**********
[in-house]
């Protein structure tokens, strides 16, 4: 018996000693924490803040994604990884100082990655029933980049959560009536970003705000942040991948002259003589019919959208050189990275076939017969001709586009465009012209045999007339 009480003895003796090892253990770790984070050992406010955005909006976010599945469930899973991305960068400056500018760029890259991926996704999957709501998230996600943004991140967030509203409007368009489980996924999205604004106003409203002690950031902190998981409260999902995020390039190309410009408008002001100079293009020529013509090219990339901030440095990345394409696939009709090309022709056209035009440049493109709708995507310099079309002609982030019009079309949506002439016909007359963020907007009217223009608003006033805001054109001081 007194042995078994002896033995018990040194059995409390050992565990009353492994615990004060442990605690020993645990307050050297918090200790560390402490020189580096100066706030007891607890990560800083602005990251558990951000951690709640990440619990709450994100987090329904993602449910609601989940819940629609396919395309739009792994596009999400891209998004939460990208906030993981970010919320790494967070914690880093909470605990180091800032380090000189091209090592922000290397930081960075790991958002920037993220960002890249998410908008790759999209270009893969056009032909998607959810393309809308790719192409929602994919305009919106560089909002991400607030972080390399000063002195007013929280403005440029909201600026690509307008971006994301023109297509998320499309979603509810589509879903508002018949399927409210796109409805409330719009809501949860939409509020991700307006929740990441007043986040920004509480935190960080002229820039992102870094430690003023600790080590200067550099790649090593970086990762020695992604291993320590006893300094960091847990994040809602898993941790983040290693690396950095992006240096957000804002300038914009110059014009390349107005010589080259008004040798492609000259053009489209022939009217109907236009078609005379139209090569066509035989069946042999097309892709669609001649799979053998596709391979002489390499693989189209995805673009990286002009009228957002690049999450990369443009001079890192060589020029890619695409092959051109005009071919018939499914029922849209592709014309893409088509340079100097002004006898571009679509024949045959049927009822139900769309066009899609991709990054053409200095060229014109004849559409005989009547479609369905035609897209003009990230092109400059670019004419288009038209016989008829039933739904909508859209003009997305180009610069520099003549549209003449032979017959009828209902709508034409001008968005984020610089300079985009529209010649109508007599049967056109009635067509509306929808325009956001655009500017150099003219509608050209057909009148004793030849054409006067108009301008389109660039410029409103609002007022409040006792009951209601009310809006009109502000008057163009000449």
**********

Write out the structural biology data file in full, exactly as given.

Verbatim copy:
[in-house]
């Protein structure tokens, strides 16, 4: 018996000693924490803040994604990884100082990655029933980049959560009536970003705000942040991948002259003589019919959208050189990275076939017969001709586009465009012209045999007339 009480003895003796090892253990770790984070050992406010955005909006976010599945469930899973991305960068400056500018760029890259991926996704999957709501998230996600943004991140967030509203409007368009489980996924999205604004106003409203002690950031902190998981409260999902995020390039190309410009408008002001100079293009020529013509090219990339901030440095990345394409696939009709090309022709056209035009440049493109709708995507310099079309002609982030019009079309949506002439016909007359963020907007009217223009608003006033805001054109001081 007194042995078994002896033995018990040194059995409390050992565990009353492994615990004060442990605690020993645990307050050297918090200790560390402490020189580096100066706030007891607890990560800083602005990251558990951000951690709640990440619990709450994100987090329904993602449910609601989940819940629609396919395309739009792994596009999400891209998004939460990208906030993981970010919320790494967070914690880093909470605990180091800032380090000189091209090592922000290397930081960075790991958002920037993220960002890249998410908008790759999209270009893969056009032909998607959810393309809308790719192409929602994919305009919106560089909002991400607030972080390399000063002195007013929280403005440029909201600026690509307008971006994301023109297509998320499309979603509810589509879903508002018949399927409210796109409805409330719009809501949860939409509020991700307006929740990441007043986040920004509480935190960080002229820039992102870094430690003023600790080590200067550099790649090593970086990762020695992604291993320590006893300094960091847990994040809602898993941790983040290693690396950095992006240096957000804002300038914009110059014009390349107005010589080259008004040798492609000259053009489209022939009217109907236009078609005379139209090569066509035989069946042999097309892709669609001649799979053998596709391979002489390499693989189209995805673009990286002009009228957002690049999450990369443009001079890192060589020029890619695409092959051109005009071919018939499914029922849209592709014309893409088509340079100097002004006898571009679509024949045959049927009822139900769309066009899609991709990054053409200095060229014109004849559409005989009547479609369905035609897209003009990230092109400059670019004419288009038209016989008829039933739904909508859209003009997305180009610069520099003549549209003449032979017959009828209902709508034409001008968005984020610089300079985009529209010649109508007599049967056109009635067509509306929808325009956001655009500017150099003219509608050209057909009148004793030849054409006067108009301008389109660039410029409103609002007022409040006792009951209601009310809006009109502000008057163009000449």